Can a person create a trust for the maintenance of their pets?

Date: Jan 03, 2012
Document Type: Newsletter

The bond between a pet and an owner can sometimes be so strong, that some people have actually named their pets as beneficiaries after their passing. Many of us have probably read or heard stories someone leaving instructions in their will for the maintenance of their pets, and some of us may have even guffawed at such a practice. However, the fact remains, that many people are rather quite attached to the pets and animals that they own, and there may even be a few readers who are wondering if gifts for maintenance can be made to their own animals. Does Australian law actually allow an animal to become a beneficiary? Yes, believe it or not, there are actual laws that deal with such matters, and truth be told, the laws are rather quite interesting.

Can I make a gift for maintenance of my pet?
The position in Australia is that for the most part, a beneficiary must be a person in order for the courts to decree performance. Furthermore, in order for a valid trust to be created, a gift must be made to a charitable body.
So in summary, Australian case law has generally ruled, that a gift must be charitable and drafted for the benefit of an actual person – rather than a gift for the maintenance of an animal.

However...all is not totally lost for animal lovers
Although case law may have by and large ruled against making a gift of maintenance for a pet, however, the law may not, prevent a person from theoretically providing for the maintenance of a pet in which they have an attachment towards.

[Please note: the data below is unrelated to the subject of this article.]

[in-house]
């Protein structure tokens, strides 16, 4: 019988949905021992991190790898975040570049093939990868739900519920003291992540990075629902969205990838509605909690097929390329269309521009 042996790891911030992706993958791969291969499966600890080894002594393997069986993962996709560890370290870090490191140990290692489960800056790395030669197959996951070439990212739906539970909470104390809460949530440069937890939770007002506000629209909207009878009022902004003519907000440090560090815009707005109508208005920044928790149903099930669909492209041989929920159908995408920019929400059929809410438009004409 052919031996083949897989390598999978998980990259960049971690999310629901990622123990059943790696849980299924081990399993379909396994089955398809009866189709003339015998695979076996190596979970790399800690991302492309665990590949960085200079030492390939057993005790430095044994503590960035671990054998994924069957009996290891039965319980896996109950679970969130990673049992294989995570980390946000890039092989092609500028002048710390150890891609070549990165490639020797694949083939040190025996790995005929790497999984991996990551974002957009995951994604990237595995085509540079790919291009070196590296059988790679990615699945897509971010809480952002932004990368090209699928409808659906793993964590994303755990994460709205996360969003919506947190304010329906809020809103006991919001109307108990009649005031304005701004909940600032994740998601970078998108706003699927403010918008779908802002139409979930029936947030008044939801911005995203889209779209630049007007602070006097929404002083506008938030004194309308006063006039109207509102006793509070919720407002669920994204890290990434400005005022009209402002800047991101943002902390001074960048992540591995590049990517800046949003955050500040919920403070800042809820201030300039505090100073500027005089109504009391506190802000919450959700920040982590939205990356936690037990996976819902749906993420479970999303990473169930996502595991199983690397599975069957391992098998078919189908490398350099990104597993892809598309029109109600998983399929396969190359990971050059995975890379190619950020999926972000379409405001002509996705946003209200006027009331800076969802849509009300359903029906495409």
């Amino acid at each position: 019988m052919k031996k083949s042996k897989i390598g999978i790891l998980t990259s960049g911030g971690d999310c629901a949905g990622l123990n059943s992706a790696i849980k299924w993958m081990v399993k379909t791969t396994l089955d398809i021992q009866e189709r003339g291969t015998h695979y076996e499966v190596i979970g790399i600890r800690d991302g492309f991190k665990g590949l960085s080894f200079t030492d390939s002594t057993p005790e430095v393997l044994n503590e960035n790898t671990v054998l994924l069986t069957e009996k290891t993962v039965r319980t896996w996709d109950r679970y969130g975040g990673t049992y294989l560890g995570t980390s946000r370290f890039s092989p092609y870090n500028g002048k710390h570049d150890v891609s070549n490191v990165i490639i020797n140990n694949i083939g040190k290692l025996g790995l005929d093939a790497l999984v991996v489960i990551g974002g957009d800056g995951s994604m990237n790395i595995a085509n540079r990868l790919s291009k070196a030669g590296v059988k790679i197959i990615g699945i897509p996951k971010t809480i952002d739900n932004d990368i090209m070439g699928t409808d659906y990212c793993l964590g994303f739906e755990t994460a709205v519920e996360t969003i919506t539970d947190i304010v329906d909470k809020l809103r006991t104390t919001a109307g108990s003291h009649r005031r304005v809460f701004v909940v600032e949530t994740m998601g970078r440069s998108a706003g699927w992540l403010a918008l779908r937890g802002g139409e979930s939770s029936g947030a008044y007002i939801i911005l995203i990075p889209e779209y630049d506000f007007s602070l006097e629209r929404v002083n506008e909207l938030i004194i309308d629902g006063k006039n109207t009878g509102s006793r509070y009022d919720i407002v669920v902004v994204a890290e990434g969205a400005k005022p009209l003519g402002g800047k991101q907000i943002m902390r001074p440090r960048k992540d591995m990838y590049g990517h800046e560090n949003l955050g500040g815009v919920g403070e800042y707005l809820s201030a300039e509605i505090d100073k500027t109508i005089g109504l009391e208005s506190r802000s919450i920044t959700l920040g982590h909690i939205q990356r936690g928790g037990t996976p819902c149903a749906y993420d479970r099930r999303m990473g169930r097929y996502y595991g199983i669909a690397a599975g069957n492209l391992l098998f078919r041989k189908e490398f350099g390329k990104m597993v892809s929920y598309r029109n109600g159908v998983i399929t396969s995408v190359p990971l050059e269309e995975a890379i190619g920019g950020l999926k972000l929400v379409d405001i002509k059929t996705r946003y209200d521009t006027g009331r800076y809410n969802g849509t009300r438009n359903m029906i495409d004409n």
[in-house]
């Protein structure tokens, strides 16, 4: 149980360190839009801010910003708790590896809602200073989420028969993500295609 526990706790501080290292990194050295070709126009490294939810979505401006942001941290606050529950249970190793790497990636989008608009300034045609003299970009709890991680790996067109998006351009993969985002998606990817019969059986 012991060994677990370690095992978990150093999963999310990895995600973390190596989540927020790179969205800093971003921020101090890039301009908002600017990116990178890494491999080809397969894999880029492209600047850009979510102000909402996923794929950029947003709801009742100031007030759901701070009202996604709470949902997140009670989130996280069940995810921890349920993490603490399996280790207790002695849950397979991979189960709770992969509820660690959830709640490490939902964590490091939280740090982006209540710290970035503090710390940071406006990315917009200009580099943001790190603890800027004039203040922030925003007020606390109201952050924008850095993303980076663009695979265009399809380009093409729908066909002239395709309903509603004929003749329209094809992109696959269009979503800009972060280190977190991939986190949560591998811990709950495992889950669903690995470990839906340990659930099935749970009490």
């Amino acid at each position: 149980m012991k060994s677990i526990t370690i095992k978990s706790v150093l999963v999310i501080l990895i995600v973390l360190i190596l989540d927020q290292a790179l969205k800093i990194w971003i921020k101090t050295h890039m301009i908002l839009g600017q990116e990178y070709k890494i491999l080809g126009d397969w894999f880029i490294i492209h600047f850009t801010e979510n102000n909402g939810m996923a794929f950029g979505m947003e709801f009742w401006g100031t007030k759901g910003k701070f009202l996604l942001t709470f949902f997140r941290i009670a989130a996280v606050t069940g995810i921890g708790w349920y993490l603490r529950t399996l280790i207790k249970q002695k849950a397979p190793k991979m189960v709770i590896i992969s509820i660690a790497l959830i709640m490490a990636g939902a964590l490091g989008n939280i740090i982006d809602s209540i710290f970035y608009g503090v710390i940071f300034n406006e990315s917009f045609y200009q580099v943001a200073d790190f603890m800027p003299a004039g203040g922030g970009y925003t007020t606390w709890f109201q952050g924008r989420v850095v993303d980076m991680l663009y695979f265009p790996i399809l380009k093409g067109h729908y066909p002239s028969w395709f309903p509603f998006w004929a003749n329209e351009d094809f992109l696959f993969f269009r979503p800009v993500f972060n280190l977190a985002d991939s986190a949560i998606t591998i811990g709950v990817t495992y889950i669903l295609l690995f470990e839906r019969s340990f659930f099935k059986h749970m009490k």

In the event that an individual wishes that a particular person provide maintenance for their beloved animal, the provision should be drafted in such a way that it cannot be left for others – such as the person providing the maintenance of the animal – to change the conditions, therefore, potentially overriding the wishes of the person making the trust. So if you want someone to provide maintenance for your pet, always make sure you do so carefully.

There is no doubt that many of us will develop a close connection to pets or animals that have provided us with company. Furthermore, many of us will understandably want to provide adequate care for our cherished companions after our passing. However, the law in Australia is rather tricky, and the bestowing of a trust towards an animal can be rather complex and for the most part, may be not feasible.

If you have any other questions or concerns in regards to wills or estates, always seek the appropriate legal assistance.

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